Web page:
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Black Students End DePaul University Sit-In

BLACK student protesters have ended their 10-day sit-in at DePaul University's student newspaper, saying school officials agreed to most of their demands.

The protesters left the office of the weekly Depaulia over the weekend. In a statement Monday, they said that the university agreed to all but three of 20 demands, and two of the remaining demands could be satisfied by due process outlined in DePaul's student handbook.

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The statement from the Coalition for Concerned Black Students did not say which demands were met. A spokesman for the students did not immediately return telephone messages yesterday.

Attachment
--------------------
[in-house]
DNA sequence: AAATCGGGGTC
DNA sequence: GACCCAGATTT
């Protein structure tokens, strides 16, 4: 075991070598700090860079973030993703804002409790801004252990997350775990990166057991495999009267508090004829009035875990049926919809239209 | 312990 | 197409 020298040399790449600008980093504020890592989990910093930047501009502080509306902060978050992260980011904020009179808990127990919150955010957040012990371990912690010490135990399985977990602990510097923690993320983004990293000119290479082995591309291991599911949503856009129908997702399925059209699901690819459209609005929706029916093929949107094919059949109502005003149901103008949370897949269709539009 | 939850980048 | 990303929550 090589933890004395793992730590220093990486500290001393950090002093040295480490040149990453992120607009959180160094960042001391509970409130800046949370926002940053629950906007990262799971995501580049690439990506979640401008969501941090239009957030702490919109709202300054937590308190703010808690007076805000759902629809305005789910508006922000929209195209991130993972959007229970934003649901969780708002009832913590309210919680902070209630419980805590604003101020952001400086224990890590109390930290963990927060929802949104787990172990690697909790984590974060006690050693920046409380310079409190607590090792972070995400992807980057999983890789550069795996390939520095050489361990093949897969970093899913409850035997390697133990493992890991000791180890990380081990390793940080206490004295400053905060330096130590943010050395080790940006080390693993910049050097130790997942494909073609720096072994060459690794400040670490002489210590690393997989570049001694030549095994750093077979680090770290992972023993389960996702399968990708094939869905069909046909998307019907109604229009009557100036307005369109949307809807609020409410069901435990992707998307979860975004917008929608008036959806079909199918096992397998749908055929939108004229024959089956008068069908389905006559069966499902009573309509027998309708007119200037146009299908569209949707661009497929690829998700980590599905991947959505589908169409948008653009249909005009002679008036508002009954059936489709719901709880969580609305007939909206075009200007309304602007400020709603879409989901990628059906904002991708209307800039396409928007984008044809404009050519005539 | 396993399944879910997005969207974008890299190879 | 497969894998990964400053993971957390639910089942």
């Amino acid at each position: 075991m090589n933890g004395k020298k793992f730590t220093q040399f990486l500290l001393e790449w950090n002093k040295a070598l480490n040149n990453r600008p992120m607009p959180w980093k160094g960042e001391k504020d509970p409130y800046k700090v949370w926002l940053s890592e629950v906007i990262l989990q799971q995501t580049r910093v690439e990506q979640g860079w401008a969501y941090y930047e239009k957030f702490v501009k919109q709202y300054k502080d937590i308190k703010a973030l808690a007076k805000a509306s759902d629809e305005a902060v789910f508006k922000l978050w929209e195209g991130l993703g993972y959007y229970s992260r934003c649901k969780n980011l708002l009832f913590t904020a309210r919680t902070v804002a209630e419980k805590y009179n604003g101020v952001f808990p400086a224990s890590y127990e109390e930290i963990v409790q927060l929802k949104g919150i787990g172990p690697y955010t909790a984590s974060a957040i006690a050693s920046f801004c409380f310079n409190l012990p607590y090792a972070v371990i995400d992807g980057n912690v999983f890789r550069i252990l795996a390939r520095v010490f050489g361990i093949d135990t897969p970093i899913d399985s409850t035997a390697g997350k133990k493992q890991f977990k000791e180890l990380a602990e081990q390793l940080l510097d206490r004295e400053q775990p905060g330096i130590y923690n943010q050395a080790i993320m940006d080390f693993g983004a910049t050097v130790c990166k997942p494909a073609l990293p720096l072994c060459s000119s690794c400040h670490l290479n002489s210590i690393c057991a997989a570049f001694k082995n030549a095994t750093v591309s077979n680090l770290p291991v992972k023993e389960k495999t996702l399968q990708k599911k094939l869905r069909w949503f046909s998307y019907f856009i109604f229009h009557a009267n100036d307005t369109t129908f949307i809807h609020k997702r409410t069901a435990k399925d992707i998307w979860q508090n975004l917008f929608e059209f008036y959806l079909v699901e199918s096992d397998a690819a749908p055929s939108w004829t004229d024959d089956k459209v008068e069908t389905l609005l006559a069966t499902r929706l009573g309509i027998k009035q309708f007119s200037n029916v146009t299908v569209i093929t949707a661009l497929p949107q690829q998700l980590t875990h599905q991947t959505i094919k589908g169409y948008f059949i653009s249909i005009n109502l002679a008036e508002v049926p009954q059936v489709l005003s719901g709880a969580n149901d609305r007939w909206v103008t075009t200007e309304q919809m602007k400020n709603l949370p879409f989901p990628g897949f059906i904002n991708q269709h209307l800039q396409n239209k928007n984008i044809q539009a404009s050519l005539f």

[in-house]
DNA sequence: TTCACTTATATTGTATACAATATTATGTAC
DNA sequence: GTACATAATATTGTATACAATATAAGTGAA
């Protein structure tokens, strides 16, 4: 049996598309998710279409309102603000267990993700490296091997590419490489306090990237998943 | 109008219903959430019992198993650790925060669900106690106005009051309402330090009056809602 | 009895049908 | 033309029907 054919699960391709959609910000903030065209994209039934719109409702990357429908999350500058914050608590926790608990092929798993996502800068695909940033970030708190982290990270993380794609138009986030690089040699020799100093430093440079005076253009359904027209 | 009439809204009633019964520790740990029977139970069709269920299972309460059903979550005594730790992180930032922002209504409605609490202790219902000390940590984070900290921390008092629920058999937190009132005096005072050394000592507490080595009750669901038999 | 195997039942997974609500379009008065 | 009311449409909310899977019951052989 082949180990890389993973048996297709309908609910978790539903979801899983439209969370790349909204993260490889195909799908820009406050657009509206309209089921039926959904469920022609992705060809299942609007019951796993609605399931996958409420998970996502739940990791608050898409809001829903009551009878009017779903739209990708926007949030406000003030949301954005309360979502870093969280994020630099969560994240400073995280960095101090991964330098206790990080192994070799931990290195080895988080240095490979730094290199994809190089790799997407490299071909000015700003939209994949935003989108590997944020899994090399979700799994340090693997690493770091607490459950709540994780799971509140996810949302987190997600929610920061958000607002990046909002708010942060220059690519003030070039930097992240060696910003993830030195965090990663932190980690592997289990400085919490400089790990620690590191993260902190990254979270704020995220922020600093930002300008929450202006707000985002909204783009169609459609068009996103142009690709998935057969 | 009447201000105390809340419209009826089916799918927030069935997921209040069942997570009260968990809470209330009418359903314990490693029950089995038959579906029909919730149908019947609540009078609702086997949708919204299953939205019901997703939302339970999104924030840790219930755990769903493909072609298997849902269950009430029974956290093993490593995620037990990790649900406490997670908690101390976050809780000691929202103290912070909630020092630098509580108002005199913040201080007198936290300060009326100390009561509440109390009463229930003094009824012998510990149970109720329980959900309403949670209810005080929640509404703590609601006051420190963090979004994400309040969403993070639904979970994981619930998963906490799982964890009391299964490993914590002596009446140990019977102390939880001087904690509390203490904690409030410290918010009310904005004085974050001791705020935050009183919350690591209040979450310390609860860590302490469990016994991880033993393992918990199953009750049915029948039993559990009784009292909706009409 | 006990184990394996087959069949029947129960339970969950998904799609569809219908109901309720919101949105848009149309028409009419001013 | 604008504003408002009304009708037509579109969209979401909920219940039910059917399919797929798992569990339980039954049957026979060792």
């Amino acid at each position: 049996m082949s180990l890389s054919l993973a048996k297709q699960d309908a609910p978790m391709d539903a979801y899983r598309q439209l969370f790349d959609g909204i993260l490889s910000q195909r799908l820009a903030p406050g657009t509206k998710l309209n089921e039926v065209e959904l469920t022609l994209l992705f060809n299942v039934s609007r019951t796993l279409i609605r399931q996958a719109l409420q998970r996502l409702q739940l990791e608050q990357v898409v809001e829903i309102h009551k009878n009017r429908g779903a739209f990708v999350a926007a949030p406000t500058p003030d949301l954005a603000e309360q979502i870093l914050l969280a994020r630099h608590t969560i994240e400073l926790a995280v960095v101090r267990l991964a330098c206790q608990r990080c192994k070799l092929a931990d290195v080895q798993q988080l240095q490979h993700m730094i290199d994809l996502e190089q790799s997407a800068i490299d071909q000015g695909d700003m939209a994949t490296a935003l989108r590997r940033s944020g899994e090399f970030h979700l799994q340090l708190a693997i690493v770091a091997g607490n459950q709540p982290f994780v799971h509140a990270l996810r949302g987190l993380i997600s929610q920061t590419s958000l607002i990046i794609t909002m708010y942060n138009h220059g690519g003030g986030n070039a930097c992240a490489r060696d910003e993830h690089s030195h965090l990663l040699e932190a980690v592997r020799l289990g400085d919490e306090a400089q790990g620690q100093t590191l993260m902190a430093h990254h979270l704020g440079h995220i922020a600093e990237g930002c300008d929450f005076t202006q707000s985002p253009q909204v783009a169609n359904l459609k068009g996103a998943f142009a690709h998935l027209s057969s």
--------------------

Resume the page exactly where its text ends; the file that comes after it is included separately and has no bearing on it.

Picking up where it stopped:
The university suspended publication of the newspaper after the sit-in began April 5. It will resume publishing this week.

On Friday, the student coalition said it would not be satisfied until the newspaper apologized for a February article that quoted a police report about a melee at a student dance. It said the problem involved ''several M-B's (male blacks) throwing chairs and trash into the crowd.''

Protesters said the quotation was irrelevant and perpetuated negative stereotypes. They occupied the newspaper office April 5, demanding dismissal of the newspaper's editor in chief and a staff writer, among other things. DePaul University officials had no immediate comment on the agreement ending the protest.

Monday's statement from the students said DePaul agreed to give them an office and equipment to prepare oversight committees to implement their demands and for university-sponsored tutors to help students who joined the sit-in. On Friday, the student protesters had vowed to continue the sit-in despite DePaul's offers to step up minority recruiting and other conciliatory measures.

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